- we have a very midwife-focused care system. Midwives aren't some hippy alternative to mainstream medicine, they pretty much are mainstream medicine for most of your interactions with the healthcare system while you're pregnant - they do antenatal care, they're usually there at births (including caesareans), they do postnatal care. My ultrasounds were done by midwives. You will typically only see an obstetrician during your pregnancy if you're high risk or have other health issues.

- pain relief drug options during birth isn't epidural or nothing - my hospital had nitrous oxide, diamorphine, remifentanil or epidurals. If you want an epidural, you sometimes have to wait a while for it before the anaesthetist is free, though.

- the only nurseries in the hospital are the ones for ill babies - NICU, HDU and SCBU. The expectation is that well babies stay with their mothers, day and night, including in the caesarean recovery room. Also most rooms on the postnatal ward are multi-bedded - mine was two-bedded, I have friends who were in six-bedded rooms.

- usually, when you get discharged from the hospital, the midwives will come to see you rather than vice versa. You're under midwife care for I think ten days normally - I got five visits in that time to check me and weigh and check over the baby. After that they hand over to health visitors (public health nurses, basically) who are meant to come out at least once and check everything is going smoothly. After the first few weeks, you go out to clinics if you want to see your heath visitor or get the baby weighed. Paediatricians here are hospital specialists, not doctors you'd routinely see.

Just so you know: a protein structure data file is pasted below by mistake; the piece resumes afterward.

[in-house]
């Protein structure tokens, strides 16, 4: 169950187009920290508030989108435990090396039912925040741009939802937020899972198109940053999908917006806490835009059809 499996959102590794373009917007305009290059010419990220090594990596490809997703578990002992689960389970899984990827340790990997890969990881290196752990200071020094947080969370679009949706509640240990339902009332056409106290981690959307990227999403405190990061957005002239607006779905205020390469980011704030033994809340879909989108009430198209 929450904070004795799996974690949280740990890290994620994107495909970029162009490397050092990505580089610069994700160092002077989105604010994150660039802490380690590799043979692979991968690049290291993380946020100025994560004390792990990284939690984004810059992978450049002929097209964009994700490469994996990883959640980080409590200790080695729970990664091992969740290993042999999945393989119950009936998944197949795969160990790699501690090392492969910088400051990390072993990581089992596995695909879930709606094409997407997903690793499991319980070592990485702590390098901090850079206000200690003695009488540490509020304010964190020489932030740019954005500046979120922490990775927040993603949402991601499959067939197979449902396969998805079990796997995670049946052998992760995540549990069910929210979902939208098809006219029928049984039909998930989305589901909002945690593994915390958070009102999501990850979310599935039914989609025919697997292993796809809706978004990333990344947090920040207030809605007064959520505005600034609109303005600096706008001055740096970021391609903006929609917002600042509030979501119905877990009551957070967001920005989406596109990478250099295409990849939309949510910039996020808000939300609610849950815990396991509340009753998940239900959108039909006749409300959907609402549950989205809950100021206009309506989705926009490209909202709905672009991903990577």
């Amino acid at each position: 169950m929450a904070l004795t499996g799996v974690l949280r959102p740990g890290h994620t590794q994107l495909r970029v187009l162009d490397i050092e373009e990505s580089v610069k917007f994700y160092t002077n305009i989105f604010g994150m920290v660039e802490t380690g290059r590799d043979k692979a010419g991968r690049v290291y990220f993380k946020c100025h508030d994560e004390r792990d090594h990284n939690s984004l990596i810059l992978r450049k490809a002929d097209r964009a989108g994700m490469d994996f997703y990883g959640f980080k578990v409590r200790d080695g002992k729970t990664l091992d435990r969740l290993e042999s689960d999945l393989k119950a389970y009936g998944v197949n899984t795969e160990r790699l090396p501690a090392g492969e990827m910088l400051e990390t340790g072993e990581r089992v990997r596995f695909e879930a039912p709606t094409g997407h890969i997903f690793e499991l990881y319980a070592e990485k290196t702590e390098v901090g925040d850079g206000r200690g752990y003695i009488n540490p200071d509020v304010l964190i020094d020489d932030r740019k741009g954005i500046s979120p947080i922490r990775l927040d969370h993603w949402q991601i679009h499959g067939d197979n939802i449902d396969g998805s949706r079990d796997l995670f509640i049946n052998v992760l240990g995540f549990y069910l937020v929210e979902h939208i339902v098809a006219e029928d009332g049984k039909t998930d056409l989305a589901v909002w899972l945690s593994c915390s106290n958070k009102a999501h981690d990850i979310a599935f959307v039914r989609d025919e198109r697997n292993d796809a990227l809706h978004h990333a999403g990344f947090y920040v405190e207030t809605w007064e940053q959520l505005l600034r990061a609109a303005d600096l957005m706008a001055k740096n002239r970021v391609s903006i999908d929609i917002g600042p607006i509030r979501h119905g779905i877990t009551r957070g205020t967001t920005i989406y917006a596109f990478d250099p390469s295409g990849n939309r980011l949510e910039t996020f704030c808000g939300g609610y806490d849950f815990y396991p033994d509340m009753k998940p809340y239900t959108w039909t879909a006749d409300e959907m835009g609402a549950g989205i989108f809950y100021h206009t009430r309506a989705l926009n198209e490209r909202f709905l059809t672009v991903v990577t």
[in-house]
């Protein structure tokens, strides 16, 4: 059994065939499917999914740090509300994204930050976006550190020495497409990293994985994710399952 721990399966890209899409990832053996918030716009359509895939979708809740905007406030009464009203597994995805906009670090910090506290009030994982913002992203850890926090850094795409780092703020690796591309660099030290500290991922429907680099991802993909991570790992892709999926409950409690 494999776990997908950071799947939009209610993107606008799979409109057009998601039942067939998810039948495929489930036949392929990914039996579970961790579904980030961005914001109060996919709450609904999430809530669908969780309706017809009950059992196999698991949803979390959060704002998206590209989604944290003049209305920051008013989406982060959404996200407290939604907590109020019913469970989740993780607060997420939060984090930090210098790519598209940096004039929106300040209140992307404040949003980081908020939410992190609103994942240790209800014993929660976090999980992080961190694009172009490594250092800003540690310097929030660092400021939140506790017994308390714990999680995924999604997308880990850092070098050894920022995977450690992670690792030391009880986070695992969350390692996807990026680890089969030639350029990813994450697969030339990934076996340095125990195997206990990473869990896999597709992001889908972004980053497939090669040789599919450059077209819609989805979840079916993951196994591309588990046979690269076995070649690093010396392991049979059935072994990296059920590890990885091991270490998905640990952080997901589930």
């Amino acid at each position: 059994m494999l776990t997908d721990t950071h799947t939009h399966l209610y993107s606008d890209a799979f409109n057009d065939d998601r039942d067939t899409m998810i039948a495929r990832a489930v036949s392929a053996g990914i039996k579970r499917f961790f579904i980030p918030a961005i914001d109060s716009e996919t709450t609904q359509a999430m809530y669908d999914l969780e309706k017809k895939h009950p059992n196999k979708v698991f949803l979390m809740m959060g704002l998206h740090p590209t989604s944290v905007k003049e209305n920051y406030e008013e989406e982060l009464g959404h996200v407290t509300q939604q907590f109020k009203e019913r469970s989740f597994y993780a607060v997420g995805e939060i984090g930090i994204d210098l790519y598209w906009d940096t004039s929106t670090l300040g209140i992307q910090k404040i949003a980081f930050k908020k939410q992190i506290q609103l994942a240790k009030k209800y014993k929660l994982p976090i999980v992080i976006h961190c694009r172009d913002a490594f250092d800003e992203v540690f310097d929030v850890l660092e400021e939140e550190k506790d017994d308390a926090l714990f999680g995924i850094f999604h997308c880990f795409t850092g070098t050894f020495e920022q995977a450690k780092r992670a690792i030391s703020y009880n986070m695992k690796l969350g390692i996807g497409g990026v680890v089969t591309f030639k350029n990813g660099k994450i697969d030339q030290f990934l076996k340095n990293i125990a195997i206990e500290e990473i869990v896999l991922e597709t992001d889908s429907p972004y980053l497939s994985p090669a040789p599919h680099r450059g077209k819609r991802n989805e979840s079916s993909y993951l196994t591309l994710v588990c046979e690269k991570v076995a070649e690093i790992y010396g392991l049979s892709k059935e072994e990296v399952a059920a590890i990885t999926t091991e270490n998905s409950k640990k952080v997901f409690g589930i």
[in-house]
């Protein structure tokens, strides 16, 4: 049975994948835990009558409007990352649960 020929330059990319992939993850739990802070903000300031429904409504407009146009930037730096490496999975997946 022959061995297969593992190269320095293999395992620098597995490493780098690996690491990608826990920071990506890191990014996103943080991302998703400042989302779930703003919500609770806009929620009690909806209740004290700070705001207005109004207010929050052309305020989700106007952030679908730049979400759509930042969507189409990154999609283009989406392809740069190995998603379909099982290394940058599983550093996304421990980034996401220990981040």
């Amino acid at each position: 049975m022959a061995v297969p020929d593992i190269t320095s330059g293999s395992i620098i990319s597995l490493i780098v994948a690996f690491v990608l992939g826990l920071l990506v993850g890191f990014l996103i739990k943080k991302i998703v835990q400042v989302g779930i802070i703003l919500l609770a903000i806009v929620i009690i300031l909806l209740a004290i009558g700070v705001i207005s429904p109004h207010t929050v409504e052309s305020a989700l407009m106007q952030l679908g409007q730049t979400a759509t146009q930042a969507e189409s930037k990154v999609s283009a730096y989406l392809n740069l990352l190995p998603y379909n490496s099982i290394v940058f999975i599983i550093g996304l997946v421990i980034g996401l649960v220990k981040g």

posted by Catseye at 12:22 PM on September 21, 2015

Here's a post from the blog Sociological Images about the South Korean practice of "tae-gyo":

Koreans believe that a mother’s state of mind and ongoing education during pregnancy determines a baby’s prospects. Their educational and occupational future, even their personality, is dependent on what their mothers do while they’re pregnant. ... Accordingly, while the most common tae-gyo used to be listening to classical music, women are facing increasing pressure to do more and more for their child before it is born. During the past 20 years, tae-gyo has incorporated learning calligraphy or floral arrangement, crafts like knitting and sewing, and doing yoga. Expected mothers are doing English and math tae-gyo, meaning that they study English and do math for their unborn children to ensure that they will excel in those skills. Korea’s tourism industry have developed a “taegyo travel package,” which is supposed to be beneficial for babies in the womb.
posted by Corvid at 12:54 PM on September 21, 2015

I'm another US-Ian in the UK, and here's a big difference - it's all free. Dental care for pregnant women (unlike all other adults) is free, prescriptions are free (£8.20 otherwise), while pregnant and for a year after birth, as well as the midwife care and the health visitor home visits. I think rules for what you can eat and drink (or its recommended that you eat and drink) are different too. Here's the NHS page.
posted by mgrrl at 2:28 PM on September 21, 2015

Response by poster: These are so great -- thanks so much everyone!! SO MUCH FUN READING MATERIAL!
posted by caoimhe at 2:46 PM on September 21, 2015